5 months ago
Halloween is my favorite holiday. Wild natural plants and flowers are my favorite offering. Buddha's teachings on meditation and Yidam practice bring the ultimate results and happiness. ~Tsem Rinpoche
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ASK A PASTOR


Ask the Pastors

A section for you to clarify your Dharma questions with Kechara’s esteemed pastors.

Just post your name and your question below and one of our pastors will provide you with an answer.

Scroll down and click on "View All Questions" to view archived questions.

  • March 28, 2017 09:11
    Lia asked: If the ushnisha is actually supposed to be a bump, then do we change the visualization of the top knot and replace it with a bump covered in hair or do we keep the ushnisha as the thangkas show?
    No reply yet
  • March 27, 2017 04:19
    Dongho asked: I have been reading on the tunes of certain sects and would like to ask on this. From what I've read, there are certain tunes to each sect and school of certain chants. Exactly where can I find the sheet music for these percussion and horns with the chants, such as to the one for invoking Kache Marpo or Dorje Shugden? Would it be possible to use school instruments for this?
    pastor answered: Dear Dongho, Thank you for your question, it is good to see you back and asking more questions. Yes you are right, there are differences in the tunes and chants between the lineages. The differences can vary significantly between the traditions, for example the Gelugpa tradition of Tibetan Buddhism is known for its extremely deep throat singing which is very powerful and is characterised by a low, booming voice, in contrast to the other traditions. Even within a particular tradition, there can be slight variations as to the manner in which the chants and tunes are performed. For example those monasteries are which are affiliated with Gyume will have one way of throat singing, where those affiliated with Gyuto will have another. As far as I am aware there is no professional sheet music for the rituals, most probably because the music is actually an integral part of the ritual itself. Therefore the music, tunes, and chants are all taught at the same time the ritual and prayers are. The tunes, and use of the instruments all have specific meanings, because they are considered to be offerings to the deities in the form of sound. The monasteries would not have copies of sheet music either, because sheet music is western practice. The use of ritual music within Tibetan Buddhism is more of one based on memory. In the Kechara organisation, the puja team was trained in such ritual instruments at the same time they learnt the particular ritual from monks from the monastery, such as the puja of Dorje Shugden. From what I saw of the training, the musical tunes, and use of instruments was not written down but taught experientially at the same time as the chanting. I have not come across any other instruments being used in pujas apart from the traditional ritual instruments, because even the instruments themselves have a specific meaning. That is not say that school instruments cannot be used. This is because, as long as the offering is sincere, the Buddhas and enlightened deities will accept it, and in turn you will generate great amounts of merit. Offerings should be made to the best of our ability, therefore if you do not have access to the ritual instruments, or do not know how to play them, but you know how to play other instruments, and use these instruments as offerings to the Buddhas during pujas, the amount of merit you generate will be the same. This is because you are sincere with your offering. I hope this helps. Thank you.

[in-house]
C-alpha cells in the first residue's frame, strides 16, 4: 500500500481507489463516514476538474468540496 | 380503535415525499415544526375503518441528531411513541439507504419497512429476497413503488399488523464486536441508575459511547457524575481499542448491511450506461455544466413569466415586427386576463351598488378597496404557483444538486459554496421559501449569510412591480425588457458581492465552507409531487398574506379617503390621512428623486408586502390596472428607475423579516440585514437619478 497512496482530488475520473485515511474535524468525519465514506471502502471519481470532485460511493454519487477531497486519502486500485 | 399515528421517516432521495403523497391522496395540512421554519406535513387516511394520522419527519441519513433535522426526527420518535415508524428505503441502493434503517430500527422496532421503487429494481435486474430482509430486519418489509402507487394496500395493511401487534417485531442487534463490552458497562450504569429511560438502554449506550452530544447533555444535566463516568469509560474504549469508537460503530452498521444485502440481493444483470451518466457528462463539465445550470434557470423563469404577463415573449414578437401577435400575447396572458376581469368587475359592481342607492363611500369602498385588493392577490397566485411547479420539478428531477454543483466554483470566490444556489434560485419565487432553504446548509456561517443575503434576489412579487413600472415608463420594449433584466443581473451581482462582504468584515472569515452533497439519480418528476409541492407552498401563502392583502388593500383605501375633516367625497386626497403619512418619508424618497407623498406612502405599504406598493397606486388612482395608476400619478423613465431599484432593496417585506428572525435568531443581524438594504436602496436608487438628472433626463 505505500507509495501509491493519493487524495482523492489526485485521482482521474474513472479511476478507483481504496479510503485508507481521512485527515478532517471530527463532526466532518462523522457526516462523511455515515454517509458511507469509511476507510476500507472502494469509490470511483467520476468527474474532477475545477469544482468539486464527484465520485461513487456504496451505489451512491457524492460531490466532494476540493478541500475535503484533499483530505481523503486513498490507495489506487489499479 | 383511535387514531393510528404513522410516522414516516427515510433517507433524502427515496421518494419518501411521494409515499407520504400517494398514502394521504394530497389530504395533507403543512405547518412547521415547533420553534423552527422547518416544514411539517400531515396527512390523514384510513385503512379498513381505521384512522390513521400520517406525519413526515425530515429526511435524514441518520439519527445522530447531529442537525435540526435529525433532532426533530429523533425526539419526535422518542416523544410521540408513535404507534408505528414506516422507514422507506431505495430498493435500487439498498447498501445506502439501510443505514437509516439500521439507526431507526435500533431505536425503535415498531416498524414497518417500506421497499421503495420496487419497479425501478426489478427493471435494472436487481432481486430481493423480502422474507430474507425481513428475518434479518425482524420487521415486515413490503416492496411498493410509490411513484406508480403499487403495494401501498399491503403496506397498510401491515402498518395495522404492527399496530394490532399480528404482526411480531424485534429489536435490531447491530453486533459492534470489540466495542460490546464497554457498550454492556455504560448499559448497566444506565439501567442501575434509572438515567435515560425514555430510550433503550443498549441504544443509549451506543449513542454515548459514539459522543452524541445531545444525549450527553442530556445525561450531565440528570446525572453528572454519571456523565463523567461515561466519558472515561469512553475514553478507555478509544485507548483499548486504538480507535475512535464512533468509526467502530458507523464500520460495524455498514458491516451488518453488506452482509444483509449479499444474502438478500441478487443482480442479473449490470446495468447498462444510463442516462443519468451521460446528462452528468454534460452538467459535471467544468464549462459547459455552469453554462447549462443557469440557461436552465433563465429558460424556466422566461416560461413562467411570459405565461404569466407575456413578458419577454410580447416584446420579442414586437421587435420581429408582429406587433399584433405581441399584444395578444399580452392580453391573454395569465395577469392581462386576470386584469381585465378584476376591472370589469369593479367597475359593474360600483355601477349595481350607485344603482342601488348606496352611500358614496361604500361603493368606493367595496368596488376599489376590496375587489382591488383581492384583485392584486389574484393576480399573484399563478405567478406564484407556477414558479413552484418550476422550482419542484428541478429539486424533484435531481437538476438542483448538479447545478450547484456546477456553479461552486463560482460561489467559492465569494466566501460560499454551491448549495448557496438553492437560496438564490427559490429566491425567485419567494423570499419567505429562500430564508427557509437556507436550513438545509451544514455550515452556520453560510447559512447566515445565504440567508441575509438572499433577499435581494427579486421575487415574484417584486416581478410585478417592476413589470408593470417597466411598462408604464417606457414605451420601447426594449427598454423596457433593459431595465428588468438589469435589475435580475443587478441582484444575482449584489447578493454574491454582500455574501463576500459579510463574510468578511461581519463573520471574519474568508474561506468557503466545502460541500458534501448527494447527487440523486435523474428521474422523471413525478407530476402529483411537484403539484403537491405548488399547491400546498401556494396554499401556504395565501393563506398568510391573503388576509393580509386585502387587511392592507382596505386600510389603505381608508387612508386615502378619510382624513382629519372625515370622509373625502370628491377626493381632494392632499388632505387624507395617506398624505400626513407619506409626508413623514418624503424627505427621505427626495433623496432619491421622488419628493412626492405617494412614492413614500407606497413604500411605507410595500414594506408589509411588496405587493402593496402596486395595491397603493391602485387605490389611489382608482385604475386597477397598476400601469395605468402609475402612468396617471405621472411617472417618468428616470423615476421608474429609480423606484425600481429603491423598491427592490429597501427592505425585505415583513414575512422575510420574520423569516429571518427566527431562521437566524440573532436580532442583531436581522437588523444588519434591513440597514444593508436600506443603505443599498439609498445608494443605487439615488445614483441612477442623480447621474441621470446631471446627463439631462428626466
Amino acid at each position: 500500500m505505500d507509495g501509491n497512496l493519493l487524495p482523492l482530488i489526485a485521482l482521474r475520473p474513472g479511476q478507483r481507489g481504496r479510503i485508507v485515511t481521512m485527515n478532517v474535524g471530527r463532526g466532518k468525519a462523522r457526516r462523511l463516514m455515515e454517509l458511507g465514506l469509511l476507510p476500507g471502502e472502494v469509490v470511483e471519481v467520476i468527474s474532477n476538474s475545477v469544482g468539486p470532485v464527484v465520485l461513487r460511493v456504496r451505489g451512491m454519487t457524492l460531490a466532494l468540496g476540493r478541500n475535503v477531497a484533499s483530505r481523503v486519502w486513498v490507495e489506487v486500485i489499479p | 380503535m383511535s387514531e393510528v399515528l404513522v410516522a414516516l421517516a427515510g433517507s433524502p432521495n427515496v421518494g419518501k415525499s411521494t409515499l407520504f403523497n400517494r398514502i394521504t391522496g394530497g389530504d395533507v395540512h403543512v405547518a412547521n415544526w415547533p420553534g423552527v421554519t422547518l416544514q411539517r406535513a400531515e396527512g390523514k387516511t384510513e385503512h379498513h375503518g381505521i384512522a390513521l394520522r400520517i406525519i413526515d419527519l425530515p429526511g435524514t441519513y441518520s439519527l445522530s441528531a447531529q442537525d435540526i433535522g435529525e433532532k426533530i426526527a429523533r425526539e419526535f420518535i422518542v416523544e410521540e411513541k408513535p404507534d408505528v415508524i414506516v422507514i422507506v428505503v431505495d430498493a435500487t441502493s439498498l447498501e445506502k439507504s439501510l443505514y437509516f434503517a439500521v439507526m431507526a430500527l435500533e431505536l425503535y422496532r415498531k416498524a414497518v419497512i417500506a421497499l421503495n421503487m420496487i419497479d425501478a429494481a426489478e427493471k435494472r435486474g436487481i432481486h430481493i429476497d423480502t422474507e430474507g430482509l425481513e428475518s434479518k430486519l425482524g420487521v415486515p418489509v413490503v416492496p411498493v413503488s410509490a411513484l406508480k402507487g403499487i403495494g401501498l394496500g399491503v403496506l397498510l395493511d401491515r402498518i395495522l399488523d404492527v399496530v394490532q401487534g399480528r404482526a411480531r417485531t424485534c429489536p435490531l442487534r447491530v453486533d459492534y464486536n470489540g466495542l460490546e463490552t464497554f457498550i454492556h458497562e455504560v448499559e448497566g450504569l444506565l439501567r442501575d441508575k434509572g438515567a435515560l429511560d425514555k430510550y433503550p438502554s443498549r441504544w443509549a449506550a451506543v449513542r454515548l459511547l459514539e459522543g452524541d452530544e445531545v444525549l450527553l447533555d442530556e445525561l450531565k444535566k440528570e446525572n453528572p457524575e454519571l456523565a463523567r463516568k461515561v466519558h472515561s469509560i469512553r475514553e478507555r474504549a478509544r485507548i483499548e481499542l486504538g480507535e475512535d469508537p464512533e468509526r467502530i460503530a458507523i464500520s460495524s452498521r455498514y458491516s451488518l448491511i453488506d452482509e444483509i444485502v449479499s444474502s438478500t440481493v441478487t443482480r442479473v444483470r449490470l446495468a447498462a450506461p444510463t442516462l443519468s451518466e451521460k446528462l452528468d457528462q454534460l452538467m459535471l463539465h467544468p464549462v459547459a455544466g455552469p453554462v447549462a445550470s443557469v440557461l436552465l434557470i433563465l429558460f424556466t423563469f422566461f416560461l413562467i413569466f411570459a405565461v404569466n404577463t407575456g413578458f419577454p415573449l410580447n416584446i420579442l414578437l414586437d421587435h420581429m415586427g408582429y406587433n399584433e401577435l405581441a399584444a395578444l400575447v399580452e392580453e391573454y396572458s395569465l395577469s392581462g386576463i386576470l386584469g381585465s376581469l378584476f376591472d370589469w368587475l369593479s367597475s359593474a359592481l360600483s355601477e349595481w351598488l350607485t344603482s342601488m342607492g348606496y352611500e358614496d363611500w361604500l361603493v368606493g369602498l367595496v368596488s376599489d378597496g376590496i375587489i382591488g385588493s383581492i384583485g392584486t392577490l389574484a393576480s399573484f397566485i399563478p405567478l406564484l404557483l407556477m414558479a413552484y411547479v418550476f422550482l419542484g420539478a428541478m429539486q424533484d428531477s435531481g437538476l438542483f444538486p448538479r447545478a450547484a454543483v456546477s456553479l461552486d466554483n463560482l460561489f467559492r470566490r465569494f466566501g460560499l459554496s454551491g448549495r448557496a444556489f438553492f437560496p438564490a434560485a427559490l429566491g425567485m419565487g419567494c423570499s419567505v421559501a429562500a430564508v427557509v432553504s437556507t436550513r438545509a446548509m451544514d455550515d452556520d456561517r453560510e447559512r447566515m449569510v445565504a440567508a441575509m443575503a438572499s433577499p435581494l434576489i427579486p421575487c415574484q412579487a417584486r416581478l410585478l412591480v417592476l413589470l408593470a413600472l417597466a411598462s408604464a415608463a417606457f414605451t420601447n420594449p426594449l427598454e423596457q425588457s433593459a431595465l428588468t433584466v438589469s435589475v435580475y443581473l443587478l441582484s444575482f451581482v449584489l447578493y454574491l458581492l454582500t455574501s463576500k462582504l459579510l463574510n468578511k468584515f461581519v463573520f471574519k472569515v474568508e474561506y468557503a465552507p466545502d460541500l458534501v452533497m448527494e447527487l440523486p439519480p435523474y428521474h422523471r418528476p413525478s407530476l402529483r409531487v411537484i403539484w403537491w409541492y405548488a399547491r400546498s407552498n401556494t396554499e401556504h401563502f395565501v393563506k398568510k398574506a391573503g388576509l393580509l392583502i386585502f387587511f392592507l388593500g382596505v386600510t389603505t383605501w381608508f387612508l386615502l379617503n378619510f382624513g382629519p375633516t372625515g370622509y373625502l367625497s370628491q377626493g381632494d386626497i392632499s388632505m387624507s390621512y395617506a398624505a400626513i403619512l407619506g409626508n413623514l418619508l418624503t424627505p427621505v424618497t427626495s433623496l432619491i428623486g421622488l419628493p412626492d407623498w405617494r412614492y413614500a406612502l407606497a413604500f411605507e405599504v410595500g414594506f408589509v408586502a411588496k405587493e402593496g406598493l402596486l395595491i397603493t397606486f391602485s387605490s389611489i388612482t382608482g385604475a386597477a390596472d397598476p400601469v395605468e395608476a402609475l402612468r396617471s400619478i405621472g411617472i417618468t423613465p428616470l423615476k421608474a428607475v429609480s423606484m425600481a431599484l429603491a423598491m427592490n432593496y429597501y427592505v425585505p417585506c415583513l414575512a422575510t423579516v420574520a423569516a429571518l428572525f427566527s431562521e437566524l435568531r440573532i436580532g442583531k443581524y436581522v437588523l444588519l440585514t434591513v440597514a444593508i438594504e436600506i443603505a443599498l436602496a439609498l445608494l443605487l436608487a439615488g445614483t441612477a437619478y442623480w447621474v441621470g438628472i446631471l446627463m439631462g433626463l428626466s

• March 26, 2017 02:14
    Kunga asked: Does the Gelug have Begtse a protector? If so, could you please provide a sadhana for him here?